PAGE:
Monday, September 1, 2014

DRC: The Life and Death of General Bahuma

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After rumors circulated on Saturday evening, the Congolese Defense Minister confirmed today that General Lucien Bahuma Ambamba passed away last night in a hospital in Pretoria, South Africa. He reportedly died of a cerebrovascular accident after falling ill on Thursday night in Kasese, Uganda, where he met his Ugandan counterparts to evaluate ongoing military operations against the ADF rebel group in Congo.
During his last function as commander of the 8th military region in North Kivu, Bahuma led the army into battles against the M23 and ADF rebel groups. According to photo journalist Pete Muller who covered the conflict extensively, “General Bahuma was as fine an officer as I’ve ever encountered and was a critical player in the FARDC’s victory against M-23 rebels last fall (see also Pete’s video dispatch).” According to other observers, he was a respected and progressive soldier who helped reorganize the army in the east. Tellingly, he has never been singled out by the United Nations Group of Experts for misconduct. An independent military expert said s/he has never heard anything negative about him.
The Congolese Defense Minister described Bahuma as “a man absolutely devoted, a brave officer, someone who put his heart and soul to his mission.” Chief of MONUSCO Martin Kobler sees him as a “good man” while civil society representatives in Beni called him the “pride” of the army and the “liberator” of the territory. Likewise, the Governor of North Kivu expressed his condolences.
His passing comes eight months after the assassination of Colonel Mamadou Ndala (video here). While the circumstances of death are different, some see parallels between the two incidents, provoking suspicions that his death was not natural but the result of poisoning. Fighting the M23, Mamadou and Bahuma won the hearts and minds of many Congolese and the deep respect of their fellow soldiers whom they regularly accompanied to the front (video here). Jeune Afrique callshim a “homme de terrain.”
Speaking on the condition of anonymity, an expert on the army said the “army in North Kivu is very shocked. The two heros fighting M23 have disappeared at a time when there are rumors that ex-M23 elements are remerging. [...] It will be difficult to convince them that he [Bahuma] died of a natural death. There will be a trauma inside the army.” The newspaper La Prospérité said the “news had the effect of a bomb.”
If true, this could weaken an army which soon may have to engage one of the most complex armed groups remaining in eastern Congo, the FDLR. In addition, civil society in Beni is afraid that his loss might negatively affect ongoing operations against ADF.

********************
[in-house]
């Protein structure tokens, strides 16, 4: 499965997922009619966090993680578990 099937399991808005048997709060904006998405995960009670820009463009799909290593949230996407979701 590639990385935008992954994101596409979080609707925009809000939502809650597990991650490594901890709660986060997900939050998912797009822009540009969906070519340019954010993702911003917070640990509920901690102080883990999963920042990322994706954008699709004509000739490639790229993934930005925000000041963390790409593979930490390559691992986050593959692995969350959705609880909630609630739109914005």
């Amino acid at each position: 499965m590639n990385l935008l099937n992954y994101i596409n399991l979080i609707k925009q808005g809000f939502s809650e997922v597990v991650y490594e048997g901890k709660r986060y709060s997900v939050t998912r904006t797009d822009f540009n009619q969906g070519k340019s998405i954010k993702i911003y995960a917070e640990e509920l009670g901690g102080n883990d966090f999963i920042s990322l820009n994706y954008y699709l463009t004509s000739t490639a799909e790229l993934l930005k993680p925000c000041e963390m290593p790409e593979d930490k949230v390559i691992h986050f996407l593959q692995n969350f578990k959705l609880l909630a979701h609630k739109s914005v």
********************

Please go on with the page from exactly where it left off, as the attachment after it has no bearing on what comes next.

All the while in Goma, the news about the General’s death have already sparked an improvised demonstration of female military dependents earlier today. The Governor of North KivuJulien Paluku and the civil society in Beni territory called on the population to remain calm.
While one should avoid hasty speculations and await the autopsy promised by the spokesperson of the Congolese government, it is important to bear in mind that the government has yet to deliver the results of its investigations into the killing of Mamadou. It is therefore important that the South African authorities provide for a transparent and swift examination, free of political interference. (See similardemands by the Congolese civil society organization LUCHA ).
The next few weeks will also bring a few reshuffles in the army. Not only will Bahumba need to be replaced, his former boss General Amisi, who has recently been cleared of serious charges of leaking weapons to rebels, might be reinstalled, which, according to an expert, would be a “catastrophe.”
The Life of General Bahuma
Born on 26 June 1957 in Yangambi in Orientale Province, General Bahuma has a long track-record in the Congolese army. Bahuma underwent military training at the officer school in Kananga, Kasaï-Occidental (later in France, too) before he served with the Special Presidential Division of former dictator Joseph Mobuto. Later he became the commander of the Training Center for the Pambwa Commando in North-Ubangi, Equateur Province. He was then appointed commander in the military wing of the Movement of the Liberation of Congo (MLC) of Jean-Pierre Bemba, who stands accused of several counts of crimes against humanity and war crimes in front of the International Criminal Court. After serving as commander of the 5th military regiment in Bas-Congo, he replaced General Mayala as commander of the 8th regiment in North Kivu in July 2012.
Further Resources
Photo credits: Pete Muller (photos 1,2) and Phil Moore (photos 3-12).


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